Chapter 23. Memory Addresses and Pointers

Virtually every value used in a program is stored in memory and has a memory address.

We sometimes need to use the memory address of a variable instead of the data it contains. For example, the Fortran read subroutine and the C scanf() function both need to know the memory address of a variable in order to place input data in it.

Since Fortran passes arguments by reference, Fortran subprograms naturally know the address of all the arguments passed to them.

Since C passes arguments by value, we need to explicitly pass the address of a variable to any function that needs to know it.

if ( scanf("%d %d", &rows, &cols) != 2 )

So how to functions like scanf() make use of the addresses passed to them?

They use pointer variables. A pointer variable is a variable that contains a memory address rather than data.

We can assign a pointer variable the address of any other variable of the appropriate data type. We can then access the data in the variable pointed to using what is called indirection.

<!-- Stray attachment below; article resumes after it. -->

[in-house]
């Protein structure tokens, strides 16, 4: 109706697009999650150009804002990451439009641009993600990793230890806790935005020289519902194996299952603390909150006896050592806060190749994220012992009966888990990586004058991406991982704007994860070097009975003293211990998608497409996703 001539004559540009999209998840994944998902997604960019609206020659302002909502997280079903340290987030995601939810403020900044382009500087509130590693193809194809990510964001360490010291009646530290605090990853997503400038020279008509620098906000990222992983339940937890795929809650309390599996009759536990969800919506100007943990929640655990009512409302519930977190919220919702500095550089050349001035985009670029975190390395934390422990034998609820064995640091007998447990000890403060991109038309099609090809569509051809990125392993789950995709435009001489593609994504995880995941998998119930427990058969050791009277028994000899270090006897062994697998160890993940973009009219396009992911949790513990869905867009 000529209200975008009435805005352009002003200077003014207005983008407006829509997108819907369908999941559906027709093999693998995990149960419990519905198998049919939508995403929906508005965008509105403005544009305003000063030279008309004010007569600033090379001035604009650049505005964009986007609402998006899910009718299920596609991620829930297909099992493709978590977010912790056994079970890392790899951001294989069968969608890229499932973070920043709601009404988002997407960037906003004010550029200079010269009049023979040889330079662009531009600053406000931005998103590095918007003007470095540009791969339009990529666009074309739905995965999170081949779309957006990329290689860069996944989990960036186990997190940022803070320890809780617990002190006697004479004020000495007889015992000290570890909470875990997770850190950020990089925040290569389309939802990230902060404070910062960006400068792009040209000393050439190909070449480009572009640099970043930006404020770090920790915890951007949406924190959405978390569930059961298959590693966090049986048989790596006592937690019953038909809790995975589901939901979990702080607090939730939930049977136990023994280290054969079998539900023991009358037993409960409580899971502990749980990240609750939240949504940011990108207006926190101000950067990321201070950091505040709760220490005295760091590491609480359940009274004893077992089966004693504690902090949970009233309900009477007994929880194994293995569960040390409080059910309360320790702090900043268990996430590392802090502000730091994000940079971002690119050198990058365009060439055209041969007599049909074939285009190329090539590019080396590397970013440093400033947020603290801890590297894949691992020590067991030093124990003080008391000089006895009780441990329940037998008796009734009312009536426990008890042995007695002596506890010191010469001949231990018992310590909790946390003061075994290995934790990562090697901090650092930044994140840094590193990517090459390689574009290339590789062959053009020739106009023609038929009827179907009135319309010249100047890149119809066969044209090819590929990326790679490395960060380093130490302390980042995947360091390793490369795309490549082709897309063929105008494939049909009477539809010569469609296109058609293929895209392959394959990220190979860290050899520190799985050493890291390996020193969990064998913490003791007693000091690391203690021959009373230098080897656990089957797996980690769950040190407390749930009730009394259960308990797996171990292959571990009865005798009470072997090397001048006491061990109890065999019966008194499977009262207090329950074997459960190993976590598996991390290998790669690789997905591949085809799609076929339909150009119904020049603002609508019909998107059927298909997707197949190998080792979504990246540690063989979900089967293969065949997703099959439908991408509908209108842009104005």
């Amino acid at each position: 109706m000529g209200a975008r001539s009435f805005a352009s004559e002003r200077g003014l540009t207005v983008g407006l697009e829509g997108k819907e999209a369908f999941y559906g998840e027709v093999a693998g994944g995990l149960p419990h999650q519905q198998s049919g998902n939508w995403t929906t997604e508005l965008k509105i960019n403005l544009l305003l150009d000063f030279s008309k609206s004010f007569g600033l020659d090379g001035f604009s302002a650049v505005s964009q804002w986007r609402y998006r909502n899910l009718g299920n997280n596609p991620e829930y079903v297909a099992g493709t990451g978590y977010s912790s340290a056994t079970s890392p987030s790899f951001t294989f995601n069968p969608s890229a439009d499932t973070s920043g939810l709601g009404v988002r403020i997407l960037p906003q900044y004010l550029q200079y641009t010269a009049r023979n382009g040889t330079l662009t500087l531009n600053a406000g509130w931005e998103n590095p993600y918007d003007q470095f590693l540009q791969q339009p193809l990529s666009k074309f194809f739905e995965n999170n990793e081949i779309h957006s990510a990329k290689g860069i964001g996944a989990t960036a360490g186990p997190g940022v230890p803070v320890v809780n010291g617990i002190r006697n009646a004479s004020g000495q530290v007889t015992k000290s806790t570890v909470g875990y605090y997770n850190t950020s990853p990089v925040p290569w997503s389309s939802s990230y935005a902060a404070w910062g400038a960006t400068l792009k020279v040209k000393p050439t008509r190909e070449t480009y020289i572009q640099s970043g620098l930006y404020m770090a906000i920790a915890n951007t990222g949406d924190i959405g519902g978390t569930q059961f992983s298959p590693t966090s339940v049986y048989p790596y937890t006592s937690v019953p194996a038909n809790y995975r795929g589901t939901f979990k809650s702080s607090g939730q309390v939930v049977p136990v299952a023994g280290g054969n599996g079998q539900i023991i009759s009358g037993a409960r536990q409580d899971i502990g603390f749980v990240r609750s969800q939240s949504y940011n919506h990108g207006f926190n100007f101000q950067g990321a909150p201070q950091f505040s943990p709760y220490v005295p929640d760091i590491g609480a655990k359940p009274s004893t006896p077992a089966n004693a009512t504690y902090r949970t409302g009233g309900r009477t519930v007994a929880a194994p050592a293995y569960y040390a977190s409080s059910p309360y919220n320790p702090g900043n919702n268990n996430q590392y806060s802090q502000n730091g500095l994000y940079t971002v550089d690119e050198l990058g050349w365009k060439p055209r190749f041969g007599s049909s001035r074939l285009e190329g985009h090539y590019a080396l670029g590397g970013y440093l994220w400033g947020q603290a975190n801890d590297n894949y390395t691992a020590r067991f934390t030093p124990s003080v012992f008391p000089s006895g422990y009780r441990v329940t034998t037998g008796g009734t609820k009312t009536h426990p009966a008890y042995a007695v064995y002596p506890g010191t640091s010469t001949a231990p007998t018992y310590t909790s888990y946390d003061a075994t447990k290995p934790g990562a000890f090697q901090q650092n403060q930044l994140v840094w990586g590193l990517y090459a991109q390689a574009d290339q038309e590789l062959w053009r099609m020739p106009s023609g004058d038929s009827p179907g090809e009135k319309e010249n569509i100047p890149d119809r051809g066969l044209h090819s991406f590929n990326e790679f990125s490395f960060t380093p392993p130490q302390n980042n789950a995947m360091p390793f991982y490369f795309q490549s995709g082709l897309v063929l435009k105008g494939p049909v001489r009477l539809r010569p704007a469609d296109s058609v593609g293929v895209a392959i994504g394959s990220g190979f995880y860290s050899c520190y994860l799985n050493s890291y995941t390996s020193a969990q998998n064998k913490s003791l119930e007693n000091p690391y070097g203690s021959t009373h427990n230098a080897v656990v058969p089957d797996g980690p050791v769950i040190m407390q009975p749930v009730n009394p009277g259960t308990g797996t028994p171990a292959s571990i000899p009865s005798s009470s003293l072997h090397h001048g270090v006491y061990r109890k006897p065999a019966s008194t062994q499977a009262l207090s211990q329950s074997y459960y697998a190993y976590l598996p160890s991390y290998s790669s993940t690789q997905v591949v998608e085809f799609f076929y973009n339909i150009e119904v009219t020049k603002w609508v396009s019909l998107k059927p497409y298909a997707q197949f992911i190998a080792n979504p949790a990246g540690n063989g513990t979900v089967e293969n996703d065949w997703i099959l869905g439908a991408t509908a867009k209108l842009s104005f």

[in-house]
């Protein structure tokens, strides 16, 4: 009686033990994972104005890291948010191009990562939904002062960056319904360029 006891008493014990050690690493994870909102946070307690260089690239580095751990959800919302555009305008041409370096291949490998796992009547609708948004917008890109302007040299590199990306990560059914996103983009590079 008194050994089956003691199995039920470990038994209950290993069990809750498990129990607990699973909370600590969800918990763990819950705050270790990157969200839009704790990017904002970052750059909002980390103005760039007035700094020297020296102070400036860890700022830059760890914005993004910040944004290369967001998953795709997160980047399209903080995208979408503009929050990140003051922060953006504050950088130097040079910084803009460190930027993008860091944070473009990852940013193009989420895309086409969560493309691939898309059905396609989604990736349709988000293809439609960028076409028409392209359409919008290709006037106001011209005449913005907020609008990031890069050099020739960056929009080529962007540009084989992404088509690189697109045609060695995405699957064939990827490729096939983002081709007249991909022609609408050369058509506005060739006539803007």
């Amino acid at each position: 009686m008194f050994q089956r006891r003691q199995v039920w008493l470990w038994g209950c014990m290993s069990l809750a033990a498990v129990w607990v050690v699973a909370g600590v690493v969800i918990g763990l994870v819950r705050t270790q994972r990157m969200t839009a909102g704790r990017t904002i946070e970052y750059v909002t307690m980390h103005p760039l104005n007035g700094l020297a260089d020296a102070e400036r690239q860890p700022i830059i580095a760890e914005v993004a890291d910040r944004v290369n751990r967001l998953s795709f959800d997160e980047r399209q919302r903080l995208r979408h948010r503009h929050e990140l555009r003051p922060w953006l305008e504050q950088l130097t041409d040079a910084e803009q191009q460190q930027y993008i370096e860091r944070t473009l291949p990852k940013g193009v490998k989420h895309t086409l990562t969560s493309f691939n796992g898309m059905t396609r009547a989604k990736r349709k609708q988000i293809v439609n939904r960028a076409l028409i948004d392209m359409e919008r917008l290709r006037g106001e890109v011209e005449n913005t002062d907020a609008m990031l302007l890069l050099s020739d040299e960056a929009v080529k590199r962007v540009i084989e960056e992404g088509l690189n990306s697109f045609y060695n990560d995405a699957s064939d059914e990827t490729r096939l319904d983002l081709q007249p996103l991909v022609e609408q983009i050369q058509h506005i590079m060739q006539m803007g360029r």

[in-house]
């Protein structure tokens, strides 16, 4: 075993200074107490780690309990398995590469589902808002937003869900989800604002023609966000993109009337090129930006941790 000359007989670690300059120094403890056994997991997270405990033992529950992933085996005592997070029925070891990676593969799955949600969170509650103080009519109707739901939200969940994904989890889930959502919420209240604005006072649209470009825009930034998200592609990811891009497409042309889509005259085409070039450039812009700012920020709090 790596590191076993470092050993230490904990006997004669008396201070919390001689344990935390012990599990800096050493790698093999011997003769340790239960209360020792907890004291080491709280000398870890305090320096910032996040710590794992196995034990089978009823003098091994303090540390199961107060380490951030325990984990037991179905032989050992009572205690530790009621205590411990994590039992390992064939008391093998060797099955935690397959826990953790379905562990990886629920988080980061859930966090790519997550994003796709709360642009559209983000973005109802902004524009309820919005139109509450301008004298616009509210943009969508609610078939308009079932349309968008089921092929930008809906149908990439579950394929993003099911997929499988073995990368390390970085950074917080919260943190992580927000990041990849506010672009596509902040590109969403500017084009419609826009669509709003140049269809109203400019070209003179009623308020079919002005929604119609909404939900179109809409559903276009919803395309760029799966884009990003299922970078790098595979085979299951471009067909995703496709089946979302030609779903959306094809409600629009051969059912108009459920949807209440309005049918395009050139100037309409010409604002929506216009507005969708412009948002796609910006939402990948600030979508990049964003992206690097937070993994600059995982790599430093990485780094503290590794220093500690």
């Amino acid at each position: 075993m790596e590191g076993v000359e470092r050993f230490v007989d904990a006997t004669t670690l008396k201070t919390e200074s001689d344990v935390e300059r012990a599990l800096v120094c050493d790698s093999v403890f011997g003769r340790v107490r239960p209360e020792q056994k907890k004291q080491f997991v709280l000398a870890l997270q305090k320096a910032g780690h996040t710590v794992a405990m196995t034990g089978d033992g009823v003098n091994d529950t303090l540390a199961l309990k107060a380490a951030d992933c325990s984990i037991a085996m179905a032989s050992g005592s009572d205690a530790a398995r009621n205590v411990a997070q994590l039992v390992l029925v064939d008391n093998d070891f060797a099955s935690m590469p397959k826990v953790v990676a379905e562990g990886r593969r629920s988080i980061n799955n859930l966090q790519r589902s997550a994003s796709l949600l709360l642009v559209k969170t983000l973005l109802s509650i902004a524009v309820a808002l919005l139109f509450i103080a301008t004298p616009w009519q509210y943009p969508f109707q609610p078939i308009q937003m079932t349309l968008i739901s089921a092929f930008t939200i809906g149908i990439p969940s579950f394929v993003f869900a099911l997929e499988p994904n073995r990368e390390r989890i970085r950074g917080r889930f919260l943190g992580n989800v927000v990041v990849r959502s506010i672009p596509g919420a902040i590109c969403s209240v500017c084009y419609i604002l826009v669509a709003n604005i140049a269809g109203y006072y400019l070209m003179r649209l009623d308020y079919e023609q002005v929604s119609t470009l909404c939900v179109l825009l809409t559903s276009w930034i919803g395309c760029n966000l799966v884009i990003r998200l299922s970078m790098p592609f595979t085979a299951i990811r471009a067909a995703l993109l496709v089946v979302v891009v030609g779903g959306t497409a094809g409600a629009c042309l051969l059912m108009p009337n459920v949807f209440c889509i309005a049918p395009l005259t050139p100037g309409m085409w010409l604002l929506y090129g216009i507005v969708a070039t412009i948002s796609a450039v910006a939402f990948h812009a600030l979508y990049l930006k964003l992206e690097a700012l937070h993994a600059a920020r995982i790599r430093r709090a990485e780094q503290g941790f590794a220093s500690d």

int     rows = 2,
	cols = 3;
int     *ptr;       // Holds the address of an int variable

ptr = &rows;
printf("%d\n", *ptr);  // Indirect access to the value in rows, prints 2

ptr = &cols;
printf("%d\n", *ptr);  // Indirect access to the value in cols, prints 3

Functions that need to modify a variable in the caller must know the address of that variable. We've already seen that we can pass the address from the caller using the & operator:

scanf("%d %d", &rows, &cols);

To receive such an address in the function, we simply define the argument as a pointer. Consider the simple task of swapping the values of two variables:

temp = first;
first = second;
second = temp;

We might try to implement this as a function for convenience:

void    swap_ints(int first, int second)

    int     temp;
    temp = first;
    first = second;
    second = temp;

swap(a, b);

Knowing that C passes arguments by value, however, makes it apparent that this function is useless. The argument variables first and second are at different memory addresses than a and b, so swapping them has no effect on a and b.

In order to create a working swap function, we need to define the argument variables as pointers and pass the addresses of the arguments:

void    swap_ints(int *first, int *second)

    int     temp;
    temp = *first;
    *first = *second;
    *second = temp;

swap(&a, &b);

Pointer variables have many additional uses, but their primary purpose in scientific programming is for passing addresses of data to functions.